I’m glad that Robert resurrected our previous discussion of the First Amendment and academic freedom. In reading Peter Wood’s excellent piece, I’m reminded of yet another reason why the AAUP’s most recent pronouncements regarding academic freedom are so unhelpful. The AAUP is more than “just” leftist in its outlook (and therefore interested in preserving the Left’s premiere position on campus), it is also a union. In its role as a union (which can never be fully divorced from its role as a professional association), its formal obligation is to bargain on behalf of its professor members to achieve the best possible terms.
Read as the starting position of a collective bargaining discussion, the AAUP’s current maximum (for professors)/minimum (for students) ideas regarding academic freedom make more sense. It also makes their positions considerably less intellectually serious. Would you go to the Teamsters to seek the definition of professionalism in the trucking industry? Or perhaps a non-partisan outside organization of experts–like the trucking equivalent of FIRE? (Could it be called TIRE?)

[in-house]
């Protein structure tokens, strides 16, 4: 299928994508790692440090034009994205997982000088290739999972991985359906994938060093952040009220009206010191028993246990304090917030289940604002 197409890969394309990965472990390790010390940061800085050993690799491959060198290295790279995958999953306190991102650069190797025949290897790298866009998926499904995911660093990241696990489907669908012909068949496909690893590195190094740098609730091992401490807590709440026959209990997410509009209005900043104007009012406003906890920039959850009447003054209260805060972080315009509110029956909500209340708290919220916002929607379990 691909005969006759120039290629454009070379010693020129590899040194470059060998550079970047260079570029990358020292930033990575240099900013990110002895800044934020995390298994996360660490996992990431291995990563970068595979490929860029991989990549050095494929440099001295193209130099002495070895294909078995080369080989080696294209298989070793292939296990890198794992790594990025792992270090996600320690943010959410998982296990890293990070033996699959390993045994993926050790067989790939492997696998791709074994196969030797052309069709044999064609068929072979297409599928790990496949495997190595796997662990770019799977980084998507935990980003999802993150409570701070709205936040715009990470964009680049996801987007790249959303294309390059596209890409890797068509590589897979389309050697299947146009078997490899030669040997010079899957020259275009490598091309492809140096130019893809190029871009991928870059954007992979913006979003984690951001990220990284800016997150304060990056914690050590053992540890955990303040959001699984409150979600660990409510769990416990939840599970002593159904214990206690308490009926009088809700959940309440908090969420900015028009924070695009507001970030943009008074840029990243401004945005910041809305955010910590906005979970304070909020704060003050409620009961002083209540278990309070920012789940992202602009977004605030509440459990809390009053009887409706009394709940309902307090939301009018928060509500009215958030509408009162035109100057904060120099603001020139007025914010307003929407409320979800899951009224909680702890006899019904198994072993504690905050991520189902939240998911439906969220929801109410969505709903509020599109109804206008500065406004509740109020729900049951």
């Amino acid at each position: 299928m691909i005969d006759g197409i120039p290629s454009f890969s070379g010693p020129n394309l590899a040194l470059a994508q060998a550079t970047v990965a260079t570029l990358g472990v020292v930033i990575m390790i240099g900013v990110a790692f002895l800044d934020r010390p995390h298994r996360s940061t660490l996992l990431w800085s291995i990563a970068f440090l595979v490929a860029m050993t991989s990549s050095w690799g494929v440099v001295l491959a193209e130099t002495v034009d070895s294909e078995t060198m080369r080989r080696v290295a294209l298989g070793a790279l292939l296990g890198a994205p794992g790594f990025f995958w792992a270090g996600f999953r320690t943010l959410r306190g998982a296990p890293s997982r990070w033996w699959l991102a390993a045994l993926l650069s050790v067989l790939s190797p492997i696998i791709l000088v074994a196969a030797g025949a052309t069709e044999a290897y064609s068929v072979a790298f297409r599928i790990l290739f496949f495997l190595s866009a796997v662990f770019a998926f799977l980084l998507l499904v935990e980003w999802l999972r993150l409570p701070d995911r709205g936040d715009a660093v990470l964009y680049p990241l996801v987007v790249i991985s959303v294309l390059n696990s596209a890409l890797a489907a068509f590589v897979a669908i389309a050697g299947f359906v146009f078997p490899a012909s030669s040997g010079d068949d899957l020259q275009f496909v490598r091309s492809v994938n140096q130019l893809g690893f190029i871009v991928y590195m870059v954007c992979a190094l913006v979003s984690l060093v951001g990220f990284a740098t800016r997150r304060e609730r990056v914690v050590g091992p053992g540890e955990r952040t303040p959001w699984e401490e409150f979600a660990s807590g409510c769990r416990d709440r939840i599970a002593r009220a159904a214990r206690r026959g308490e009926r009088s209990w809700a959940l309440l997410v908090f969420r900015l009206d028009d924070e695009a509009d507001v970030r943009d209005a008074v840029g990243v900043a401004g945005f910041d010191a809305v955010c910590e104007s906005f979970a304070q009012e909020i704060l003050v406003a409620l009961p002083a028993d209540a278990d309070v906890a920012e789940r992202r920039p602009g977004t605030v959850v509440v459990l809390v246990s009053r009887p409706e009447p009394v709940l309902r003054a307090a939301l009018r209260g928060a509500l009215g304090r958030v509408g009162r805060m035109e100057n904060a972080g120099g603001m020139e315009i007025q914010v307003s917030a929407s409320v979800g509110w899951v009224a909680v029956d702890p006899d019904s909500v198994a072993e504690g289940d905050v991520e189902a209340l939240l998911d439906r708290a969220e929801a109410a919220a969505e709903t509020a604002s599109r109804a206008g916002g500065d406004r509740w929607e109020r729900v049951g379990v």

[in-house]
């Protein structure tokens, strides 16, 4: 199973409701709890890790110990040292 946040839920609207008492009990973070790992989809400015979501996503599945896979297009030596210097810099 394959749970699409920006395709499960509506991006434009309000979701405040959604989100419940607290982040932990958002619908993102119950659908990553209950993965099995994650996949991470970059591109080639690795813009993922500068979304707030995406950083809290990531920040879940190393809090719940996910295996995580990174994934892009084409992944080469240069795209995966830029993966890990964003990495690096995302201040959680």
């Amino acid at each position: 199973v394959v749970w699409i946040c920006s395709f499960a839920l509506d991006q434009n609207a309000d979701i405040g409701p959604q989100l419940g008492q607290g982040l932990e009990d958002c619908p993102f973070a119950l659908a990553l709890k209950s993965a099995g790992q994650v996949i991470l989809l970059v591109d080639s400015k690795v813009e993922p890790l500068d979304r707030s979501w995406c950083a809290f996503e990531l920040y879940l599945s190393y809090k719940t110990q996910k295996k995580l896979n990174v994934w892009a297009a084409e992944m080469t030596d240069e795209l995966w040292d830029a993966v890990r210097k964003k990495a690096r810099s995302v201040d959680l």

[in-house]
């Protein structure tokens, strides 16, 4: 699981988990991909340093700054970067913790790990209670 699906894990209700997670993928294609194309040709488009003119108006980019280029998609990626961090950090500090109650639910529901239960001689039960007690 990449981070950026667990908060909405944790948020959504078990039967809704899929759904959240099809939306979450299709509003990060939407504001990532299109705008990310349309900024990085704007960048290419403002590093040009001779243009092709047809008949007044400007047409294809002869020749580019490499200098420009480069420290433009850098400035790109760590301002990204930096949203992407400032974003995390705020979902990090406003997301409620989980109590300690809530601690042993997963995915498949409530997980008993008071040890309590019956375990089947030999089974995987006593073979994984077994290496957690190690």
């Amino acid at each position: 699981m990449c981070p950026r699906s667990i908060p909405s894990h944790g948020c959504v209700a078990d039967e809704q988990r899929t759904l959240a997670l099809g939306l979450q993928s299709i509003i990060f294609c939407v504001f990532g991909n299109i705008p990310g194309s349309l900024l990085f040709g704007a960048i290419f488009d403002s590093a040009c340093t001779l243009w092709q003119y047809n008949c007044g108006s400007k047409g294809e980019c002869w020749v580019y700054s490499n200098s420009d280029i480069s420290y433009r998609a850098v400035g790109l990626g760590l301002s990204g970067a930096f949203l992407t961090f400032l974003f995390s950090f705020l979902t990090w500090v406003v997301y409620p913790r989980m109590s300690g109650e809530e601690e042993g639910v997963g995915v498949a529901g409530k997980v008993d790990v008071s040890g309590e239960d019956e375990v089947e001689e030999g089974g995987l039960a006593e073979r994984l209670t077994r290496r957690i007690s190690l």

When the AAUP drafted its first statement on academic freedom in 1915 (and when it updated that statement in 1940), First Amendment jurisprudence was not nearly as robust as it is today. Now there is case law that much more clearly defines the rights of professors in and out of the classroom, the rights of students in and out of the classroom, and even the rights of universities themselves to define their own agendas and standards. If a public university were to adopt the AAUP’s (most current) idea of “academic freedom,” it would immediately risk liability from students who found their rights rather dramatically curtailed.
I know, I know . . . this discussion of public universities is largely irrelevant to private universities. But even there, the reality is that virtually all the “freedom” belongs to the institution to define its mission and purpose. Once defined, the “academic freedom” that follows is largely a matter of contract and is highly dependent on the university’s identity. Do we want a private university system that provides a wide variety of distinct educational options? If so, then there is no such thing as across-the-board, private university “academic freedom” as the AAUP understands and defines it.